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Fam Med. 2009 Mar;41(3):167-74.

Teaching culturally effective diabetes care: results of a randomized controlled trial.

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Department of Family and Community Medicine, University of Arizona, USA.



Increased cultural competence is a tool in the fight to eliminate health disparities in people with diabetes. However, questions remain regarding the best cultural competence teaching, evaluation, and dissemination methods. An Internet-based approach requires less facilitator time and provides greater ease of dissemination. We developed and tested a skills-focused, Internet-based course on cultural competence in the context of type 2 diabetes.


To test the effectiveness of the course, a randomized controlled trial was conducted on a national sample of 122 family medicine residents. The primary outcome was measured by changes in score on the Cultural Competence Assessment Tool (CCAT), a new self-assessment tool developed for this study.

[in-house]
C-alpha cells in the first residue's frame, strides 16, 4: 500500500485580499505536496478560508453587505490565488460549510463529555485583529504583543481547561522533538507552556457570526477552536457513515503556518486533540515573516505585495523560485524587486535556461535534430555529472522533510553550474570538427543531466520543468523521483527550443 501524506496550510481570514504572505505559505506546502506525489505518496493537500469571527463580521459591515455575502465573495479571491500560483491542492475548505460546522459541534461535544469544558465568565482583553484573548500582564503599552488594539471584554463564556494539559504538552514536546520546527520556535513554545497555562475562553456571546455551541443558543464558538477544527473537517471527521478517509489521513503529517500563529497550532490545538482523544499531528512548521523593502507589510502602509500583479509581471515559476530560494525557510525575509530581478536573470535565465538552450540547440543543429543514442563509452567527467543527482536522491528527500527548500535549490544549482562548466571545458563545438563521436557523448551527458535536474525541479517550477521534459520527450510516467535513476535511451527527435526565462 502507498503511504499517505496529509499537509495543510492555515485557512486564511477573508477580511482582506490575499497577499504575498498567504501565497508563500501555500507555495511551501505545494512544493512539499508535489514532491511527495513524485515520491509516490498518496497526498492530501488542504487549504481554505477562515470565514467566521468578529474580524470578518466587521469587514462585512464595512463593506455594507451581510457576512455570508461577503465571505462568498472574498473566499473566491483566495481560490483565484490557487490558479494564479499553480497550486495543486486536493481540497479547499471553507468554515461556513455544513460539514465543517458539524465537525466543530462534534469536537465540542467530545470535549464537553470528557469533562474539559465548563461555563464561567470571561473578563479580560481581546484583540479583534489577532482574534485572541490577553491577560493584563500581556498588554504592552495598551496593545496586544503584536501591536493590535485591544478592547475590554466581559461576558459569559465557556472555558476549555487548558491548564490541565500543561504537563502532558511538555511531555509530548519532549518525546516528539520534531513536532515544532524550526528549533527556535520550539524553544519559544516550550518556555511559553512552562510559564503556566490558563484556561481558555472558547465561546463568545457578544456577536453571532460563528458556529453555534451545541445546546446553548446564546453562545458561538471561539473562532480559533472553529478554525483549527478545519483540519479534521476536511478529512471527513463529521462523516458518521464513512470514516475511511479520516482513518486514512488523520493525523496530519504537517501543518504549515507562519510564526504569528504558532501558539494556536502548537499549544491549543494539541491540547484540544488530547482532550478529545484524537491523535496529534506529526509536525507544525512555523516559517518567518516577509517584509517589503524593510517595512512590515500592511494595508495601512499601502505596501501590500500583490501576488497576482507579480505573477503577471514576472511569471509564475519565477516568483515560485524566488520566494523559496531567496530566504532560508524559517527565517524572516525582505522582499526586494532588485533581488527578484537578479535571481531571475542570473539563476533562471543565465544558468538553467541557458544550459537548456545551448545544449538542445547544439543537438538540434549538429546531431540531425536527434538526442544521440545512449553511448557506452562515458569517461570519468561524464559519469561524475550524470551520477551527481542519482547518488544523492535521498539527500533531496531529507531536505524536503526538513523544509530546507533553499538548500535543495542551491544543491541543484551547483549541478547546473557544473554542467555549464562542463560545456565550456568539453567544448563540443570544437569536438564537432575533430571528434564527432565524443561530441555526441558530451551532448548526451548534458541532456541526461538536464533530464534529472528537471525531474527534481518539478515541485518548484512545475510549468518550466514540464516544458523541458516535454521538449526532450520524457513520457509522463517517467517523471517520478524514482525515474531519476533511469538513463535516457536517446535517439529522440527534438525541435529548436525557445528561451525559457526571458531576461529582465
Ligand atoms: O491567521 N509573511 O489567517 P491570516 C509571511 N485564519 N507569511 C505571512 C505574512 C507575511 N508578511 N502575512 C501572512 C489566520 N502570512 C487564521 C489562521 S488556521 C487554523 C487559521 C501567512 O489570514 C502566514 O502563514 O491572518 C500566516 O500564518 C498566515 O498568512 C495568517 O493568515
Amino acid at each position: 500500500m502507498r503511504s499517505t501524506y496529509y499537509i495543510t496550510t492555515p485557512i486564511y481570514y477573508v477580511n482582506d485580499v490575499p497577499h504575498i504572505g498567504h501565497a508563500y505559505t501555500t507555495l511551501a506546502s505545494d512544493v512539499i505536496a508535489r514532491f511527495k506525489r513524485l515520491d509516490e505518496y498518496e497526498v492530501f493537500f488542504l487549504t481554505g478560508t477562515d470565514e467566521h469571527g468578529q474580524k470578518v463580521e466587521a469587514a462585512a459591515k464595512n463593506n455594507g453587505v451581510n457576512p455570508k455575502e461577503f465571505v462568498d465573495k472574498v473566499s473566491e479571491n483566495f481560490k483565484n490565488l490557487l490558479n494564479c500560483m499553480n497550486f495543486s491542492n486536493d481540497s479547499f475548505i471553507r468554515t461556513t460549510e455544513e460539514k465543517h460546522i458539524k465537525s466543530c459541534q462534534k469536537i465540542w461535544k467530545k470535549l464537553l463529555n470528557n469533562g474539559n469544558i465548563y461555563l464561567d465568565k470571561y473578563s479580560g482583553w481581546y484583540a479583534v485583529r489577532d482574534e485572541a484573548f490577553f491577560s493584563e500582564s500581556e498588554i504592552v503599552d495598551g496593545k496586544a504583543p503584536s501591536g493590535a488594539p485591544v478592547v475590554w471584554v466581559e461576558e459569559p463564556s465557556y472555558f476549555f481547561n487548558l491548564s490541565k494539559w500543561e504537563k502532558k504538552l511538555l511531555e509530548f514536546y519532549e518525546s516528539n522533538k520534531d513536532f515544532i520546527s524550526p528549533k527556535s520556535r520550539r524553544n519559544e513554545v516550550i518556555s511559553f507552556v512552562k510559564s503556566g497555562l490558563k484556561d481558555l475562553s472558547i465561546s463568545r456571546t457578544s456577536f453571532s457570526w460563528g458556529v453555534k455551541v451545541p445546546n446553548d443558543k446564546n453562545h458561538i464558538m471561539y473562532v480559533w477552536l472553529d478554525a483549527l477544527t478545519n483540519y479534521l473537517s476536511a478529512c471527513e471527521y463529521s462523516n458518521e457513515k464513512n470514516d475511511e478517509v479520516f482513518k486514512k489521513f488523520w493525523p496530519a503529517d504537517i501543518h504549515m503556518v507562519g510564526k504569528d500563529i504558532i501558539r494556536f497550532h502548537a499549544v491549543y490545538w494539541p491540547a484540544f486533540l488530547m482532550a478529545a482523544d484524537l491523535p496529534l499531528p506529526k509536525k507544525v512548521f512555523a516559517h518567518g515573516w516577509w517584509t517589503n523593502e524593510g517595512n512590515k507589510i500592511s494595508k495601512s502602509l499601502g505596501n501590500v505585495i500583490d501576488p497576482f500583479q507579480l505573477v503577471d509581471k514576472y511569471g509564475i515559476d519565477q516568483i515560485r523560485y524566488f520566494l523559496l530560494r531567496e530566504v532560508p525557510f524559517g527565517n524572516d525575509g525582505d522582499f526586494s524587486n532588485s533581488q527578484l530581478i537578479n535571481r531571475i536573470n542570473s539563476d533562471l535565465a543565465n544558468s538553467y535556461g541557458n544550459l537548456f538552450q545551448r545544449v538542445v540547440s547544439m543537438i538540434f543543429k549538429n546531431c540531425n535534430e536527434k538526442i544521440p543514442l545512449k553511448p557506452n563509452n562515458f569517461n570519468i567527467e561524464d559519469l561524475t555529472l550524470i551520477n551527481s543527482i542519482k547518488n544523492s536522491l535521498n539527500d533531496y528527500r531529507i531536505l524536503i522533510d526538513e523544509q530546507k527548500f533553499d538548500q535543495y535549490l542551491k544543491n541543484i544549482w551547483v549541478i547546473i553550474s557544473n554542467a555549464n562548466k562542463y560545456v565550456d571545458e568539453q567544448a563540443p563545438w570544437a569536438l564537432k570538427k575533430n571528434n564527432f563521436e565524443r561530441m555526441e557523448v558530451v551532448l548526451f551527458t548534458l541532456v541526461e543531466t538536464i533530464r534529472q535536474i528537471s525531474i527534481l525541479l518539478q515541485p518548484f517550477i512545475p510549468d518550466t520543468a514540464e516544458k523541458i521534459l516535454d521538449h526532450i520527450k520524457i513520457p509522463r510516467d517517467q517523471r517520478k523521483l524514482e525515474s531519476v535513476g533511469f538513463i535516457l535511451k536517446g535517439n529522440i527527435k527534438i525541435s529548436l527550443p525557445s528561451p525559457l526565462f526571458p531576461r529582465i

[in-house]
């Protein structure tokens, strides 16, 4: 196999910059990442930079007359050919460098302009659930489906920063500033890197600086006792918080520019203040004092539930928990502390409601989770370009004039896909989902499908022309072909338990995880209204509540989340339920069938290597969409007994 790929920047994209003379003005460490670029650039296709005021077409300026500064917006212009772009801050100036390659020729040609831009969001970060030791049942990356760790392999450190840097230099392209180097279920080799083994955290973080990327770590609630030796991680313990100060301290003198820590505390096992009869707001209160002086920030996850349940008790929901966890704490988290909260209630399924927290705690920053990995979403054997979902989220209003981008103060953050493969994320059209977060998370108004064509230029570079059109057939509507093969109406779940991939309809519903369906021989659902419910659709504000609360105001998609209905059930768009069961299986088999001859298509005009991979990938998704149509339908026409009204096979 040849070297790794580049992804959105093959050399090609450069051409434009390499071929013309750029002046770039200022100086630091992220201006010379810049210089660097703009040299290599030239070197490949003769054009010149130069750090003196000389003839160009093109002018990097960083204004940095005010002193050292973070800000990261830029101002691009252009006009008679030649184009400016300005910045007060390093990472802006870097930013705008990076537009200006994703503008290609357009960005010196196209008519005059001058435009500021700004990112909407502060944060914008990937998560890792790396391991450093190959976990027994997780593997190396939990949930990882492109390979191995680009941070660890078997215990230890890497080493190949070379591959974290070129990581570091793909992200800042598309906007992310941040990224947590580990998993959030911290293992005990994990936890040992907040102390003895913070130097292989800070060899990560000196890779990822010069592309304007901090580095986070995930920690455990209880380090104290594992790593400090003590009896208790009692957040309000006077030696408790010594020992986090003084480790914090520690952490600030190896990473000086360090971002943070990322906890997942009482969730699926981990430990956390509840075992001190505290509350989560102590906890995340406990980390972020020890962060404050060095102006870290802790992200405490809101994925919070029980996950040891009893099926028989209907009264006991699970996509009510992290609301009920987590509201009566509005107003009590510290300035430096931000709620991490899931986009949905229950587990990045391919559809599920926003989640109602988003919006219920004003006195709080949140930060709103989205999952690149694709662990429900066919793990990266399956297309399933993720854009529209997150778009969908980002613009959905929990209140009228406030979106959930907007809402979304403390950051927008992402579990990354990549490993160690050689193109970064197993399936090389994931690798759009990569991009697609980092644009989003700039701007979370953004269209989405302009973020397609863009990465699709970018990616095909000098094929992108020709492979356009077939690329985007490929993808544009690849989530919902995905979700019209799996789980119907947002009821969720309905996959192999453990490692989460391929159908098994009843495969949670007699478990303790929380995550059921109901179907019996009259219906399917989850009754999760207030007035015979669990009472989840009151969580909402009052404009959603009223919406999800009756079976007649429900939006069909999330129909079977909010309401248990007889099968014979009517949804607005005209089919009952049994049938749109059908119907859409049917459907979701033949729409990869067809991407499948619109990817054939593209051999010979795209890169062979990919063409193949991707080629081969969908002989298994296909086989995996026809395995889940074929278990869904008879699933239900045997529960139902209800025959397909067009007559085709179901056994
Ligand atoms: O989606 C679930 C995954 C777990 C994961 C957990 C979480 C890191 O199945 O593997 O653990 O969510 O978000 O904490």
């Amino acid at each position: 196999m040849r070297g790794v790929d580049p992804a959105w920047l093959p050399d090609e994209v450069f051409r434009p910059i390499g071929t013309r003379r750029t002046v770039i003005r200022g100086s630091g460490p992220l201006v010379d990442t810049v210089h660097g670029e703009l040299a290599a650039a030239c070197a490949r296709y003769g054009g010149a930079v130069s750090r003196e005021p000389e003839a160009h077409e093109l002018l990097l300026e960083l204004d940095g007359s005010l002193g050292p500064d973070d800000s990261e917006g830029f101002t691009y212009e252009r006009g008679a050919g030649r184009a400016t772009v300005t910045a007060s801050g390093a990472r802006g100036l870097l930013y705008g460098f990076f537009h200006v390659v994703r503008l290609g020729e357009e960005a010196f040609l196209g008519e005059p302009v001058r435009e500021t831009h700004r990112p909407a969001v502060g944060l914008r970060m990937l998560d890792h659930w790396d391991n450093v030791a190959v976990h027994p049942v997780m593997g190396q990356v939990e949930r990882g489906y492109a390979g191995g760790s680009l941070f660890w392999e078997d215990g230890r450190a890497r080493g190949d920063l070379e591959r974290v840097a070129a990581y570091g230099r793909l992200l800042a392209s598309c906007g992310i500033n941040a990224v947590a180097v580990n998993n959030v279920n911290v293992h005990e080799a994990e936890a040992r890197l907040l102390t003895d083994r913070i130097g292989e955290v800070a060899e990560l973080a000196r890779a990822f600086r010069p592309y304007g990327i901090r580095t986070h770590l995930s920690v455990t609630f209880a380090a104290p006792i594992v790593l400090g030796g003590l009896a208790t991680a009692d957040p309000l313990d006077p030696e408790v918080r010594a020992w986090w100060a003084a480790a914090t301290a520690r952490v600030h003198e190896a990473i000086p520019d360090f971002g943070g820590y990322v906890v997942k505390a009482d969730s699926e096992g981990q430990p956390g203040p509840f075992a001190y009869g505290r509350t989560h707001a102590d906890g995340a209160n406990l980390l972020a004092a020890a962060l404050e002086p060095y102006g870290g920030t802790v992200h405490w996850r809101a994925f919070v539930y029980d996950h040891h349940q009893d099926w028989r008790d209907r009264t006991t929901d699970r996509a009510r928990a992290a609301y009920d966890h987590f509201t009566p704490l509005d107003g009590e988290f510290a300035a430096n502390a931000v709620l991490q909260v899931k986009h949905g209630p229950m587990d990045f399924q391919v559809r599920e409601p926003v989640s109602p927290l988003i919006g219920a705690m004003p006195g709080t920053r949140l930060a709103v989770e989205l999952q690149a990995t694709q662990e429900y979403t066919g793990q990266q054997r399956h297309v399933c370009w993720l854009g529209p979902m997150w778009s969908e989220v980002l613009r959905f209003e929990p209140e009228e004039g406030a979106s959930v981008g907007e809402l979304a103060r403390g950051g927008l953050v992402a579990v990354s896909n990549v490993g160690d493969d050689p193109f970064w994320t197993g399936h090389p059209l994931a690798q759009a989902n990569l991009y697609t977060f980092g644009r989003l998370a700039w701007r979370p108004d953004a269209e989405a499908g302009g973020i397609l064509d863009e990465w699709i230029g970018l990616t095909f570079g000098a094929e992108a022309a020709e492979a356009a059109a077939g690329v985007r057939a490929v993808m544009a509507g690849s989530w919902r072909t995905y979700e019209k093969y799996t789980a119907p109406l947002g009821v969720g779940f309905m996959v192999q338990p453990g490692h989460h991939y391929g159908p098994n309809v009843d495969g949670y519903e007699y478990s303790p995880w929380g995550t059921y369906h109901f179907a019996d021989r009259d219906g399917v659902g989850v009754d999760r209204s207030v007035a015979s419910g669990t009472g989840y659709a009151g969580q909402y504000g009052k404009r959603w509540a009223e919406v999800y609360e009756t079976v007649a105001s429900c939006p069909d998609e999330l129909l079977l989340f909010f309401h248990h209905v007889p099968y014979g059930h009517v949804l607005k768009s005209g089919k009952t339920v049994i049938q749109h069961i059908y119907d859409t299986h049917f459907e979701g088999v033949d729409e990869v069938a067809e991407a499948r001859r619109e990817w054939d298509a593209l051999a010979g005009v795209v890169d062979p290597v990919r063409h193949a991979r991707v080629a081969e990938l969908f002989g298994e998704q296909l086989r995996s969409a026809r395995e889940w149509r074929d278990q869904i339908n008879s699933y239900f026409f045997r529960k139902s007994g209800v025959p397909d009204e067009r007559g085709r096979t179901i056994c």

Total CCAT score increased significantly after the completion of the Internet course for 58 residents in the experimental group (83.55 before the course, 192.09 after the course) but did not change for the 64 residents in the control group (177.58 at baseline, 177.84 at end of study). On multivariate analysis, the only significant predictor of total CCAT score change was having taken the online course.


A skills-based course on cultural competence, delivered via the Internet, is an effective educational strategy. It has potential for dissemination of standardized content.

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